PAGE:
• Tiered pricing - We all know serverless services are pay for what you use. But when you reach a certain scale it might become a little cost prohibitive. AWS now gives a bulk discount to high volume Lambda users. It’s a great start at price fixing for giant scale and I hope to see this expanded a little bit in 2023.
  • Function URLs - Sometimes you just wish you could invoke a function directly instead of going through the rigamarole of setting up API Gateway in front of it. With function URLs, you can do just that. These can be open to the public or authenticated via IAM. It’s a neat feature for rapid testing or webhooks.
  • Secrets Manager and SSM Extension - Hopefully you aren’t storing secrets as environment variables in your functions. Ideally they should be stored in Secrets Manager. This accepted best practice got a latency decrease with the release of a Lambda extension that loads and caches secrets and parameters.
  • SnapStart - Java functions received a big boost to cold starts with the SnapStart feature. Lambda will initialize your execution environment, take a snapshot of it, then use the snapshot in future invocations to reduce initialization time. It’s a great idea and I look forward to seeing how it develops as they release support for other runtimes.

Looking at these features, I’d guess the primary goal of the Lambda team was to reduce consumer costs. Everything listed above affects cost to some degree (except SnapStart). I love the initiative the team is putting forward to make the cloud more affordable for everyone.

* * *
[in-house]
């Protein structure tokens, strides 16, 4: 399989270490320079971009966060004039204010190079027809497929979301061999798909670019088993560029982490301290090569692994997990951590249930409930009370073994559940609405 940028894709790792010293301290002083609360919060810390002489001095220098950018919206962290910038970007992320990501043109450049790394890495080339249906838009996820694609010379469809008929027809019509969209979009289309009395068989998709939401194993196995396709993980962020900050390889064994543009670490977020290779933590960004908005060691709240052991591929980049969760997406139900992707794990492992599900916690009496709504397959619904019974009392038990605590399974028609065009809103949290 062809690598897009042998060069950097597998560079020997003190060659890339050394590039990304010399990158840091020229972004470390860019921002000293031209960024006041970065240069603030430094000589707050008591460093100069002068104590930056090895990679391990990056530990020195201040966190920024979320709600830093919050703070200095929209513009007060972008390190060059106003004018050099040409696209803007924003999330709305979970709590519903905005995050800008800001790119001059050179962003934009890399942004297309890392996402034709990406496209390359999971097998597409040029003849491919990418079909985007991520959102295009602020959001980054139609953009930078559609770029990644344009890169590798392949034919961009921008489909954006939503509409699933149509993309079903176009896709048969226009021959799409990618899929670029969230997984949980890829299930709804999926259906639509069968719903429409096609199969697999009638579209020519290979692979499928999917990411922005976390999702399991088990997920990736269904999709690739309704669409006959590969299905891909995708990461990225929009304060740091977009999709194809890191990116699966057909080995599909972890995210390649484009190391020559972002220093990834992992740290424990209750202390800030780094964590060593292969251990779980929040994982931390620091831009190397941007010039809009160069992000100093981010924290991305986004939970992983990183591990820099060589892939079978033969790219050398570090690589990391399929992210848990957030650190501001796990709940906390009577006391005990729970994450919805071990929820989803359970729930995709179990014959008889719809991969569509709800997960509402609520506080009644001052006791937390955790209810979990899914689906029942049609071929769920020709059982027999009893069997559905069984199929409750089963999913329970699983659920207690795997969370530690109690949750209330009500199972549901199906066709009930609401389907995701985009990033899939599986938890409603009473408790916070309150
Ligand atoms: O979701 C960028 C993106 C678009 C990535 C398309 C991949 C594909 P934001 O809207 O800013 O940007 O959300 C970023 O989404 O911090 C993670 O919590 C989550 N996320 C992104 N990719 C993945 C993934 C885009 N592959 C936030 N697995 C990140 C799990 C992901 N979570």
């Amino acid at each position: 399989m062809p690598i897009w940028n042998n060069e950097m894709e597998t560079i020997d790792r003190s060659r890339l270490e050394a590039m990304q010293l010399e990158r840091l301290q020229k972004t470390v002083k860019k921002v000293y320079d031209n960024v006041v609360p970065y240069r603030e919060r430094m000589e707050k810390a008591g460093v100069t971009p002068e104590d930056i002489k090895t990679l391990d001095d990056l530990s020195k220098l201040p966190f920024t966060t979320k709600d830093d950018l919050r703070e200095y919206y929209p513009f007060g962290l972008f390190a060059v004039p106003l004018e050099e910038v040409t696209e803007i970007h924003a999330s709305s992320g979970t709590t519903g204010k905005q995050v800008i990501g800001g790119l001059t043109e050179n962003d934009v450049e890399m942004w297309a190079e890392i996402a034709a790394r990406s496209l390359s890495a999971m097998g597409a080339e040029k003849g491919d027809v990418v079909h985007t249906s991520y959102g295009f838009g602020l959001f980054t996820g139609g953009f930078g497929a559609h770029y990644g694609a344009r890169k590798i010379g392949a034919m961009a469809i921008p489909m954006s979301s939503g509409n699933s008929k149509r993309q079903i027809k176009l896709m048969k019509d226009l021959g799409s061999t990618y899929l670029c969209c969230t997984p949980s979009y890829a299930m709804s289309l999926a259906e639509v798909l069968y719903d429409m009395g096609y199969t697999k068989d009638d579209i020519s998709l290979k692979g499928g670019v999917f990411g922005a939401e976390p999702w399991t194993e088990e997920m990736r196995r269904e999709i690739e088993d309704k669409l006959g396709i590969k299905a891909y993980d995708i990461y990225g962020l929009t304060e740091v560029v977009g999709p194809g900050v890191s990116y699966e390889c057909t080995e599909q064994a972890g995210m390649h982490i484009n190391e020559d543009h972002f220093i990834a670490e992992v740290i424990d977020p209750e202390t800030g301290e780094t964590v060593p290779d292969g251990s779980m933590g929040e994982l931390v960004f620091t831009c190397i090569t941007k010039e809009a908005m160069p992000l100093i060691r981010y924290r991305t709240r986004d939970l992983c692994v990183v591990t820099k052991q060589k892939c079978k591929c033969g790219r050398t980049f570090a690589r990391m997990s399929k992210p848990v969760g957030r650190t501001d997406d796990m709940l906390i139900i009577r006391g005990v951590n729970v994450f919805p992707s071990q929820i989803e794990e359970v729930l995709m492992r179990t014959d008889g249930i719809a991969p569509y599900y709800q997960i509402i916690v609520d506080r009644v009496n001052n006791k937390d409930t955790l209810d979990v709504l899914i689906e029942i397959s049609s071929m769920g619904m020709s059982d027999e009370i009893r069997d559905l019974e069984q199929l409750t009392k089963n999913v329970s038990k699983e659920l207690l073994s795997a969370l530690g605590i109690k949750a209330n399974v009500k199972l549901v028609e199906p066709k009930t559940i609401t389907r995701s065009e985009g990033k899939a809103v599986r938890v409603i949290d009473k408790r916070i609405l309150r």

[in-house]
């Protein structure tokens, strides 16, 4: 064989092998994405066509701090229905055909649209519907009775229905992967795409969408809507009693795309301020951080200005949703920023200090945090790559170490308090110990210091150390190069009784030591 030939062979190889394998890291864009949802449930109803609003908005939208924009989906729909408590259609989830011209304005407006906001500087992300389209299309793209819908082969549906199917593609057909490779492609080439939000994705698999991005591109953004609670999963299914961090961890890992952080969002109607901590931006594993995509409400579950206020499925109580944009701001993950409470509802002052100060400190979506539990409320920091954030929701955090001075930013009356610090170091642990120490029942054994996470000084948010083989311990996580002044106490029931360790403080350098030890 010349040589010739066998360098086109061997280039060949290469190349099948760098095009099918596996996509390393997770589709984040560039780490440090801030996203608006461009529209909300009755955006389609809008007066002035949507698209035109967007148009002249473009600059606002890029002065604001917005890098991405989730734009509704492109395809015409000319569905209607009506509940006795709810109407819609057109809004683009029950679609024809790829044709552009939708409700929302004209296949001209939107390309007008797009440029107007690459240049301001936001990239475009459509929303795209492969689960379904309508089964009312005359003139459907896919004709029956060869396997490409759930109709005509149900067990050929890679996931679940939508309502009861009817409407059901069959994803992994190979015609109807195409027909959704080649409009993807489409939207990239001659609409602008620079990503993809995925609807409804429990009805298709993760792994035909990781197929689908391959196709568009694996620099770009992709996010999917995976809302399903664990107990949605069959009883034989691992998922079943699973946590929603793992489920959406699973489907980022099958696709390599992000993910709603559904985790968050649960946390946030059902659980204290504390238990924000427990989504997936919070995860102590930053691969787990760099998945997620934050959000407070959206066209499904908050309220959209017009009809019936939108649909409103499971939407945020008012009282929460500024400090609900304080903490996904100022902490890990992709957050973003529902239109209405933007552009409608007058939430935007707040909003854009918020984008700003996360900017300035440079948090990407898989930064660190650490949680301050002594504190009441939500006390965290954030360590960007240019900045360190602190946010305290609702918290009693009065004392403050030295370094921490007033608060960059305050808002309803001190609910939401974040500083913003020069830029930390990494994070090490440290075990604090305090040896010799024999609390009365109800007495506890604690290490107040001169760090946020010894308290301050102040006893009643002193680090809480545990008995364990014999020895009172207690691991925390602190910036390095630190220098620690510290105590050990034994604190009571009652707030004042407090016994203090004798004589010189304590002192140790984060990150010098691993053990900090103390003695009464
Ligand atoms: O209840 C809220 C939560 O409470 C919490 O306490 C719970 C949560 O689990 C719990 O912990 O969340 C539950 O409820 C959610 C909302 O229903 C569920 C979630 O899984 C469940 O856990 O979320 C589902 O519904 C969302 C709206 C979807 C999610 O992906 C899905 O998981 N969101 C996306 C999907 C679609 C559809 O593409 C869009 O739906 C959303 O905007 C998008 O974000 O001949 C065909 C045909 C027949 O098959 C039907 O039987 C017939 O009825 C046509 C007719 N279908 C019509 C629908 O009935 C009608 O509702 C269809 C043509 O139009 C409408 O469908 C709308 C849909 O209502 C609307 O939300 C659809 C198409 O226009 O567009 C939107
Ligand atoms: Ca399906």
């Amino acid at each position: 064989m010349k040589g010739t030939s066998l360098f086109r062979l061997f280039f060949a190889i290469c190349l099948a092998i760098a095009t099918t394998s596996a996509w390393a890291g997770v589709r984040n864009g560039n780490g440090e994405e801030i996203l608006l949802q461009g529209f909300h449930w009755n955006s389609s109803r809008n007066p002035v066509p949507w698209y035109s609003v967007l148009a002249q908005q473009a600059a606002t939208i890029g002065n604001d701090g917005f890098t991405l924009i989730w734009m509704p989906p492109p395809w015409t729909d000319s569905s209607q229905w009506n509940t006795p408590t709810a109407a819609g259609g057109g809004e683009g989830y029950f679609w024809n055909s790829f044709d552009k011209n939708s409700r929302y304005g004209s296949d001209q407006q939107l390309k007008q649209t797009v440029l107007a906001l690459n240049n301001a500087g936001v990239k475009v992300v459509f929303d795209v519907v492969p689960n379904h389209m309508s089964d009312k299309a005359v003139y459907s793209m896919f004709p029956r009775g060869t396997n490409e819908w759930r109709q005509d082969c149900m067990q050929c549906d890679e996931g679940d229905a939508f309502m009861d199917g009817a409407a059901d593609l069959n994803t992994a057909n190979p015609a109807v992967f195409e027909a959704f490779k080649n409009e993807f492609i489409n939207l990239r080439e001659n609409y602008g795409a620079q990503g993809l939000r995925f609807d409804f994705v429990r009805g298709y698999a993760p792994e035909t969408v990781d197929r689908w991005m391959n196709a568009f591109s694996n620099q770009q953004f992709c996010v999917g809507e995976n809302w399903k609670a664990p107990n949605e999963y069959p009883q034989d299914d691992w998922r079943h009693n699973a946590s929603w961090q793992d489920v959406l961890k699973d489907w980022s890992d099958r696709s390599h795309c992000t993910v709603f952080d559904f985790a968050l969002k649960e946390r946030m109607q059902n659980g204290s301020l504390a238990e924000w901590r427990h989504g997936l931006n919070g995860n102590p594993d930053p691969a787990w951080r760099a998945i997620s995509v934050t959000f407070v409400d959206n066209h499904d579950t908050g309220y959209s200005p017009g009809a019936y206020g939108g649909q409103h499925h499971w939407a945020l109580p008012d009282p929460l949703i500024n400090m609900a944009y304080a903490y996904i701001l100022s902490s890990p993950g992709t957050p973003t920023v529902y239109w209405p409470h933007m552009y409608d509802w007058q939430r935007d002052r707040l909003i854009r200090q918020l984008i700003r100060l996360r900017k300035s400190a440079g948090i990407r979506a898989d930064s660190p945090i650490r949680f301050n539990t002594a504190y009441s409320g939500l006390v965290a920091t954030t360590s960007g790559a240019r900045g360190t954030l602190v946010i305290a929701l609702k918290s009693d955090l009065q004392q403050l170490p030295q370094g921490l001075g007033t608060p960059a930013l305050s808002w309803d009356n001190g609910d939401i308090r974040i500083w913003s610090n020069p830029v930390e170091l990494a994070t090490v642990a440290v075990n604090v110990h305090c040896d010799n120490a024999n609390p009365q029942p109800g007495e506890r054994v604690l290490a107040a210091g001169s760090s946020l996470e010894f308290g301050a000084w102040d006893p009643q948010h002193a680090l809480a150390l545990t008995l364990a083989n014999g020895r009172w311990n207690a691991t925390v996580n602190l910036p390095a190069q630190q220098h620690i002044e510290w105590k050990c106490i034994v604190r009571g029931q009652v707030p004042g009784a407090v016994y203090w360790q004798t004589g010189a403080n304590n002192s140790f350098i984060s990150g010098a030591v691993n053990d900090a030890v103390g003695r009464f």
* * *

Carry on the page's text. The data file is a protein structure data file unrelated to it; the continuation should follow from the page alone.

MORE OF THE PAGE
Identity Crisis

We’ve seen serverless go through a bit of an identity crisis this year. Between the release of Neptune serverless and OpenSearch serverless it seems like AWS might not even know what it means.

I wrote about the heated online debates we’re seeing in a tongue-in-cheek post talking about some fundamental principles of serverless.

I tend to agree with Momento on their definition of serverless.

Serverless litmus test

We’ll see how things shake out in 2023 with the definition of serverless and if AWS course corrects with their definition for Neptune and OpenSearch.

Leaping Ahead

There was a lot of attention on something new in the serverless realm: Infrastructure from Code (IfC).

The concept has been around for a few years, but awareness really started taking off this year. The gist behind IfC is that you just write code. IfC frameworks take the burden of infrastructure decisions away from consumers and enable them to focus only on business logic.

Decisions like “should this be a DynamoDB table with a GSI” and “would this be better suited as a Lambda function or in App Runner” are made by these frameworks and managed completely independently. It’s a novel concept and I formed some quick opinions.

I dove deep into the concept, trying out a few frameworks in a benchmark test. The more I used it, the more I accepted the fact that it was ok for someone else to make infrastructure decisions for me.

I feel like we have a long way to go before that opinion is mainstream but I am excited to see what’s in store for us with IfC.

As we enter a new year I am left wondering - is IfC serverless or is it something else entirely?

Important Newcomers

Along with the big updates to the services we know and love there were some newcomers into the field.